Avosound News

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If you want something done right, do it yourself.

@Amazon: Maybe you should update your info staff: it is, of course, possible to talk to the Amazon server with various programming languages. Apart from .Net, Javascript and PHP there are several others. Of interest to me is the PHP Class offered in a ready-to-use package by Amazon. This allows you to talk to the Amazon server directly as well as access files, downloads etc.

You can find the link to the PHP application documentation here:


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The steering wheel and the driver are on the right side.

This is actually not uncommon in Myanmar, as Burma used to be a British colony. The British introduced left-hand traffic to the country, which is technically still the official rule. But in 1970, president General Ne Win decided to change all that after dreaming about dying in a car crash on the left side of the road.

Without so much as a flinch, Ne Win introduced right-hand traffic the next day. One can only imagine how insanely chaotic Burma’s streets must have been after his sudden ruling!

I know this has little to do with sound recording, but we will soon be travelling to Hispaw by train and explore the jungle there. Then we’ll finally have some more sound material too! In the meantime, we are still sweating in the Burmese heat and waiting for the Avosound cloud solution to come to fruition.

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'Trucks' is a very good Stephen King movie that could easily be set in Burma as there are so many of the metal behemoths in this country. Old Burma Road in particular is popular with delivery trucks - loaded with water melons and assorted stuff, they travel bumper-to-bumper on the old merchant route.

It pays to be a bit of a handy man when you are a Burmese truck driver, as the roadsides are lined with abandoned vehicles. The ones that are still in traffic look like moving scrapheaps and sound as if they are about to break down (which they probably are). The same, by the way, is true of the public buses.

The blue truck in the above picture is an interesting example of the traffic in Burma. By Burmese standards, this vehicle is in rather good shape, but there is something wrong with it…a tiny detail…can you spot it?

Hint: look at the driver’s cabin.

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For the first time on our journey we are traveling on the legendary Old Burma Road, a centuries old trade route used by smugglers and merchants from China. In the end, though, we did not see that much of Old Burma Road, as darkness came early in Myanmar and our shared-taxi driver decided to temporarily turn his Toyota into an airplane. Flying pedal-to-the-metal along serpentine roads, we passed an impressive number of trucks (some of them abandoned in the ditch).

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Disappointing news from the nice cloud agent at Amazon: we were just told that external communication with the Amazon Cloud is most likely not possible.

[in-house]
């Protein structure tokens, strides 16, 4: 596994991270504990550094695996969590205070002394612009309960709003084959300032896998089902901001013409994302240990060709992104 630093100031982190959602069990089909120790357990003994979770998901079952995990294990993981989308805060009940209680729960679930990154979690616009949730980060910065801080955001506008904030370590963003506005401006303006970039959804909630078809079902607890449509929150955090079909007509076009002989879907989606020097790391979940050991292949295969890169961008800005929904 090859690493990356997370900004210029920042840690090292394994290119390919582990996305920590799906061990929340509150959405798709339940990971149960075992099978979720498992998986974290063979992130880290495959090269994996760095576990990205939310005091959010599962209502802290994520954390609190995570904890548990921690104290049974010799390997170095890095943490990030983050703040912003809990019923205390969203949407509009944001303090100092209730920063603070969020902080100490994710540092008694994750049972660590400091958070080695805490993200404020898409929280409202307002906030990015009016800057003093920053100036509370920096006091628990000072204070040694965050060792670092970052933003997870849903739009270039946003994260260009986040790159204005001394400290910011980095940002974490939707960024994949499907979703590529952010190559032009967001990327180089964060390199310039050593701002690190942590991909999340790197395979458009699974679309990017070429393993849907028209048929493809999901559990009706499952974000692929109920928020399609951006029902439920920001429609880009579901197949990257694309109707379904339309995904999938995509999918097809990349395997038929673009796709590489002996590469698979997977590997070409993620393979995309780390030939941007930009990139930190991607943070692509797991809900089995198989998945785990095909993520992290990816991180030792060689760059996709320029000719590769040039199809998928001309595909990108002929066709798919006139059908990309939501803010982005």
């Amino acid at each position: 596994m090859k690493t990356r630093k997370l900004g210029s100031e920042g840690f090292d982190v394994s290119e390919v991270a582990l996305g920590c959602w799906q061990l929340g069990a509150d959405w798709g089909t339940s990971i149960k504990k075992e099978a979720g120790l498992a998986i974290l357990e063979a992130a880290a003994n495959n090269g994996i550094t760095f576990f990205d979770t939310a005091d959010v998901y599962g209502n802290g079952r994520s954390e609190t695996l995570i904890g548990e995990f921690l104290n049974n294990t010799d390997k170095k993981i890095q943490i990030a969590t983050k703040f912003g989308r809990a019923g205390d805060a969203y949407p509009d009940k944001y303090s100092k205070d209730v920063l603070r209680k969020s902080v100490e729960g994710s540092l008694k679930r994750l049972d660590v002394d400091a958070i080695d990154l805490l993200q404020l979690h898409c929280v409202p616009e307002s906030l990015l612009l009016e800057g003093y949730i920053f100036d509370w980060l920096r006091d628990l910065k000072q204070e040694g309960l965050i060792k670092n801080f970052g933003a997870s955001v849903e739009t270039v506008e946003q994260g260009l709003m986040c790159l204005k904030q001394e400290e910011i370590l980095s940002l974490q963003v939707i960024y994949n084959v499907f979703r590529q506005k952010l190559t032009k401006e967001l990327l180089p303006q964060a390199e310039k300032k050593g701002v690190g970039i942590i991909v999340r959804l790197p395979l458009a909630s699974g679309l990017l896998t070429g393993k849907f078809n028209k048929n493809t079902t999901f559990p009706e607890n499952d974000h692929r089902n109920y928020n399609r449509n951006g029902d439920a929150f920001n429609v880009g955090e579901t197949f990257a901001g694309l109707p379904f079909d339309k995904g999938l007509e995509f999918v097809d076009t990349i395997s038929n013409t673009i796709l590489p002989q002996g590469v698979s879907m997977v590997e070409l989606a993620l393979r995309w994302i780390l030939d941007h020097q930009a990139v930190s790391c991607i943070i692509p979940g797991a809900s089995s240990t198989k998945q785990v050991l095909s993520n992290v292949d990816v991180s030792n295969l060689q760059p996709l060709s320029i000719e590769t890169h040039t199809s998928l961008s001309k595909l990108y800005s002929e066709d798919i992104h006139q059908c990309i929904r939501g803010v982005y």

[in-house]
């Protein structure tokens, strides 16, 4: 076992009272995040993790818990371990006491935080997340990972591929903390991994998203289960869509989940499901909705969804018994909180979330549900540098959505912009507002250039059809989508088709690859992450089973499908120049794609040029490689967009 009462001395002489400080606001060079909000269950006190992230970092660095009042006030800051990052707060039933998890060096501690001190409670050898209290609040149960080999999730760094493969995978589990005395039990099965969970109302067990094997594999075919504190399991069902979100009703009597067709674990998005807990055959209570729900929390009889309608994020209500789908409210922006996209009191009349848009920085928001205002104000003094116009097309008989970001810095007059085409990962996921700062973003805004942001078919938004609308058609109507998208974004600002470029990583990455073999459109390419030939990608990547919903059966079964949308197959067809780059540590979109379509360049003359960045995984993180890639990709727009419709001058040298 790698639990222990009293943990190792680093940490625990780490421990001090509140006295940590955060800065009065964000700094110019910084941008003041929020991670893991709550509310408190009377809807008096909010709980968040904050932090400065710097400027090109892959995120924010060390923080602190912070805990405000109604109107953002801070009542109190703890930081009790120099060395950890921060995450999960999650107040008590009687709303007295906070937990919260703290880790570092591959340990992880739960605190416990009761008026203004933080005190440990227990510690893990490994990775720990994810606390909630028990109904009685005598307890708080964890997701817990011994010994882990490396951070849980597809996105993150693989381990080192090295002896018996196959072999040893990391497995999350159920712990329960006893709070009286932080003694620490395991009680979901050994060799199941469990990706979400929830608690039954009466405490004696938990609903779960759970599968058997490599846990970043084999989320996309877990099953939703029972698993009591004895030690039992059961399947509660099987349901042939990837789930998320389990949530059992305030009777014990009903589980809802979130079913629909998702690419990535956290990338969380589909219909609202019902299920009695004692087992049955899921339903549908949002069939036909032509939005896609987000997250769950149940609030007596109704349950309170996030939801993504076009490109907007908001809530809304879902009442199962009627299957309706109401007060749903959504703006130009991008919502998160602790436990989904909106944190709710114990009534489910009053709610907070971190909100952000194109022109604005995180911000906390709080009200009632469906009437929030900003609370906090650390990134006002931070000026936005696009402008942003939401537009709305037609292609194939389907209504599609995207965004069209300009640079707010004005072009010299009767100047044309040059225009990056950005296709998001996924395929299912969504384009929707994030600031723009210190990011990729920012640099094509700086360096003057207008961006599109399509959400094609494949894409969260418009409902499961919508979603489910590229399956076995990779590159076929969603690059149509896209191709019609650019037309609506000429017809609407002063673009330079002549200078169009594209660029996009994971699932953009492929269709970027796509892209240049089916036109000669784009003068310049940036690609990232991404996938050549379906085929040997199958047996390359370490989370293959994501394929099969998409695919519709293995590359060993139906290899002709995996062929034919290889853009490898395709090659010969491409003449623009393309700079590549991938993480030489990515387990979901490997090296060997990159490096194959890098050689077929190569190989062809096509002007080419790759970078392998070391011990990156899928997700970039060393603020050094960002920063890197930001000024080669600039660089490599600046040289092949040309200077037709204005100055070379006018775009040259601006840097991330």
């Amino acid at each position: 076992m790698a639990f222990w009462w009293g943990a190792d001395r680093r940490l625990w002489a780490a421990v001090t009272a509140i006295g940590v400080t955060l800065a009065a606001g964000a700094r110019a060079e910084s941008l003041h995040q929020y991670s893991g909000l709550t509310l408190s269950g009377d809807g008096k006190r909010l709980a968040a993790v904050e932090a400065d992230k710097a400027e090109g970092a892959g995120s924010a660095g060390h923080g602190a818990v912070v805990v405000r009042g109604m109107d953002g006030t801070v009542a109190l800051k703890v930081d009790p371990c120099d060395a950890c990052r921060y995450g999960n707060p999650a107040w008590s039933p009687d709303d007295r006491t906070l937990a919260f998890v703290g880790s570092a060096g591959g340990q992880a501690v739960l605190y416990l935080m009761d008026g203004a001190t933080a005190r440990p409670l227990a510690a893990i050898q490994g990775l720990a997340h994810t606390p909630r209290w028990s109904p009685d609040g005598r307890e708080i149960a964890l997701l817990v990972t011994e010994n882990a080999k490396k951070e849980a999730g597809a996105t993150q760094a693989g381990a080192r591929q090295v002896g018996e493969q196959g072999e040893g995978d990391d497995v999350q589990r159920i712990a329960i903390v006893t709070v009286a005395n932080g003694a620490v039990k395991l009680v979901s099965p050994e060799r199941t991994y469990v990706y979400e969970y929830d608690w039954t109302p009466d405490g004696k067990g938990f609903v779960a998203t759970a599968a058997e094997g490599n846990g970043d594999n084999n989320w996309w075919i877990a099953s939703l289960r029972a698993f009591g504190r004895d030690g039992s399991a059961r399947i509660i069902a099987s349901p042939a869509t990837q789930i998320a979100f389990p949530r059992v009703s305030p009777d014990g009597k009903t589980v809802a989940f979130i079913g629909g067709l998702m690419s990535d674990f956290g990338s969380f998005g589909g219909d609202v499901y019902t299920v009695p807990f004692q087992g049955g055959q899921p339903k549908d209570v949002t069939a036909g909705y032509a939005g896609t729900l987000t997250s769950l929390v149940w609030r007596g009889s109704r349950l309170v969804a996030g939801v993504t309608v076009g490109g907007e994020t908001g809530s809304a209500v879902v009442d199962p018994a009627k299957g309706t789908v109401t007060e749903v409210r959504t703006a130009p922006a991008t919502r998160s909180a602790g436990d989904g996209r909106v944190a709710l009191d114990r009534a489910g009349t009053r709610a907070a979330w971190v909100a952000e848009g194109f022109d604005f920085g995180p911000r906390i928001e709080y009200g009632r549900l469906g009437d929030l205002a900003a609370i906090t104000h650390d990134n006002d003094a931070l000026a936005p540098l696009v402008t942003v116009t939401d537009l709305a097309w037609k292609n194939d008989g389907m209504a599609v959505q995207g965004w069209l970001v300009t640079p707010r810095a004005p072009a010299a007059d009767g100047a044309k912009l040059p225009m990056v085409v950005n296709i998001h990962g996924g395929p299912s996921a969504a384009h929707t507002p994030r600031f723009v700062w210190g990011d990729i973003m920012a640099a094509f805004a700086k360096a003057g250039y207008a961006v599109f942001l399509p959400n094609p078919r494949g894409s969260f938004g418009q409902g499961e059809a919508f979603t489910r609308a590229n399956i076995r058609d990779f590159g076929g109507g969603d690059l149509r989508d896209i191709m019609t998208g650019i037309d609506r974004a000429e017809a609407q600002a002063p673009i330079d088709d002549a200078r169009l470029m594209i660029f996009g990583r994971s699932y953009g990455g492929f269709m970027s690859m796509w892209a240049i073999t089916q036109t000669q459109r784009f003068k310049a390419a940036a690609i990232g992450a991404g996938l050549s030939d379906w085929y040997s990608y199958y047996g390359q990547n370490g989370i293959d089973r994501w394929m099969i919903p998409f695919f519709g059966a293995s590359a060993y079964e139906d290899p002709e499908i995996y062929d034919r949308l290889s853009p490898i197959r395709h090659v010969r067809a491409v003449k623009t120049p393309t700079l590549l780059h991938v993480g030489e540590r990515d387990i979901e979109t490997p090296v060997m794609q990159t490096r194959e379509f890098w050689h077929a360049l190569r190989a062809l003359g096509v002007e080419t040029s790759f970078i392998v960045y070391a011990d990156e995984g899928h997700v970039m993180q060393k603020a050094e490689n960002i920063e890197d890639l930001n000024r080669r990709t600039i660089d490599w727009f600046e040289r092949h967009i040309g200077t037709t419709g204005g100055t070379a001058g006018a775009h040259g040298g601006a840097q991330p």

This is pretty much useless.


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Clouds rarely adhere to any parameters. Clouds unleash rain whenever they want. They also come and go as they please. Just ask any Italian family vacationing in Switzerland - they are often at the receiving end of this whimsical behaviour! Whenever they barbecue by a lake, a storm seems to gather in the sky. Needless to say, this is very annoying. All the food gets drenched and the whole family has to dive for cover under wet trees. Then they have to rescue all their BBQ items swept into the lake…

None of this is of any use to anyone. The intricate illustration above shows the communication conundrum with a cloud. A cloud is of little use to us if it doesn’t know what to do. We want it to rain on command - or to open and close as we see fit. A very good reason, then, to book an individual consultation with an Amazon agent. I’m curious to find out more!

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After spending some time talking about clouds, we realise that there are many kinds of them. Some are a good fit, others not so much. One major aspect in regard to clouds is communication.

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The Matterhorn in the clouds. Even the Matterhorn ends up in the clouds occasionally…

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We now know that there are many different clouds. Some, for example, hover around the Matterhorn. Posting this picture is a bit tricky, as the local population (i.e. natives) do not like it when their precious Matterhorn is used to advertise products. And speaking of advertising: you have to be equally careful about using the Swiss cross when advertising a Swiss product. Turns out you can’t just label anything with a Swiss cross anymore. The product has to pass the ‘Swissness’ test first! But now we are digressing…what we really wanted to talk about was clouds.

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How is the composition of a cloud?

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